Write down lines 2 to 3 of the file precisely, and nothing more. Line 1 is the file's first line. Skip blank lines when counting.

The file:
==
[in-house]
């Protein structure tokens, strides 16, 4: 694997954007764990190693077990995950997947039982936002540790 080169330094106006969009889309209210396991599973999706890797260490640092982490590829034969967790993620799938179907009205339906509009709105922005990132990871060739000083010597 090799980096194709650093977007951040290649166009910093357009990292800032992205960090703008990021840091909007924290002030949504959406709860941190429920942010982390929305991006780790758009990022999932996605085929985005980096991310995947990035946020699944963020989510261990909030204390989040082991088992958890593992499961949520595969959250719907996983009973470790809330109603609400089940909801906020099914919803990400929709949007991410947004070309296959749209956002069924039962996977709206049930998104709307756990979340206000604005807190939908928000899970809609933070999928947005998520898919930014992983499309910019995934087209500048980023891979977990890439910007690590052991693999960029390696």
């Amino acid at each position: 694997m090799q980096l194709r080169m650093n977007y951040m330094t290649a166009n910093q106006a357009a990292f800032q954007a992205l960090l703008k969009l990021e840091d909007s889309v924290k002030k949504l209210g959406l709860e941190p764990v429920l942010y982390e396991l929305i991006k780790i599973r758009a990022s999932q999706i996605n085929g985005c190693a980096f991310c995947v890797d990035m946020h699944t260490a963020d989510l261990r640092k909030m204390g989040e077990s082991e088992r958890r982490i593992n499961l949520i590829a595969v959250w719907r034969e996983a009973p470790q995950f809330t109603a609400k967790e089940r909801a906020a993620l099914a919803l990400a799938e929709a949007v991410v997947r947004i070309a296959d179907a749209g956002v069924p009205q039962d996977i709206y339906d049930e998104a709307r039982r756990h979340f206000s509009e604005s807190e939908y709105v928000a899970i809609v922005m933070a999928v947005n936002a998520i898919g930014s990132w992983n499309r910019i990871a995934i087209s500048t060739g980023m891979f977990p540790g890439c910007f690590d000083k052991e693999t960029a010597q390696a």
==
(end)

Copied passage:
């Protein structure tokens, strides 16, 4: 694997954007764990190693077990995950997947039982936002540790 080169330094106006969009889309209210396991599973999706890797260490640092982490590829034969967790993620799938179907009205339906509009709105922005990132990871060739000083010597 090799980096194709650093977007951040290649166009910093357009990292800032992205960090703008990021840091909007924290002030949504959406709860941190429920942010982390929305991006780790758009990022999932996605085929985005980096991310995947990035946020699944963020989510261990909030204390989040082991088992958890593992499961949520595969959250719907996983009973470790809330109603609400089940909801906020099914919803990400929709949007991410947004070309296959749209956002069924039962996977709206049930998104709307756990979340206000604005807190939908928000899970809609933070999928947005998520898919930014992983499309910019995934087209500048980023891979977990890439910007690590052991693999960029390696």
């Amino acid at each position: 694997m090799q980096l194709r080169m650093n977007y951040m330094t290649a166009n910093q106006a357009a990292f800032q954007a992205l960090l703008k969009l990021e840091d909007s889309v924290k002030k949504l209210g959406l709860e941190p764990v429920l942010y982390e396991l929305i991006k780790i599973r758009a990022s999932q999706i996605n085929g985005c190693a980096f991310c995947v890797d990035m946020h699944t260490a963020d989510l261990r640092k909030m204390g989040e077990s082991e088992r958890r982490i593992n499961l949520i590829a595969v959250w719907r034969e996983a009973p470790q995950f809330t109603a609400k967790e089940r909801a906020a993620l099914a919803l990400a799938e929709a949007v991410v997947r947004i070309a296959d179907a749209g956002v069924p009205q039962d996977i709206y339906d049930e998104a709307r039982r756990h979340f206000s509009e604005s807190e939908y709105v928000a899970i809609v922005m933070a999928v947005n936002a998520i898919g930014s990132w992983n499309r910019i990871a995934i087209s500048t060739g980023m891979f977990p540790g890439c910007f690590d000083k052991e693999t960029a010597q390696a």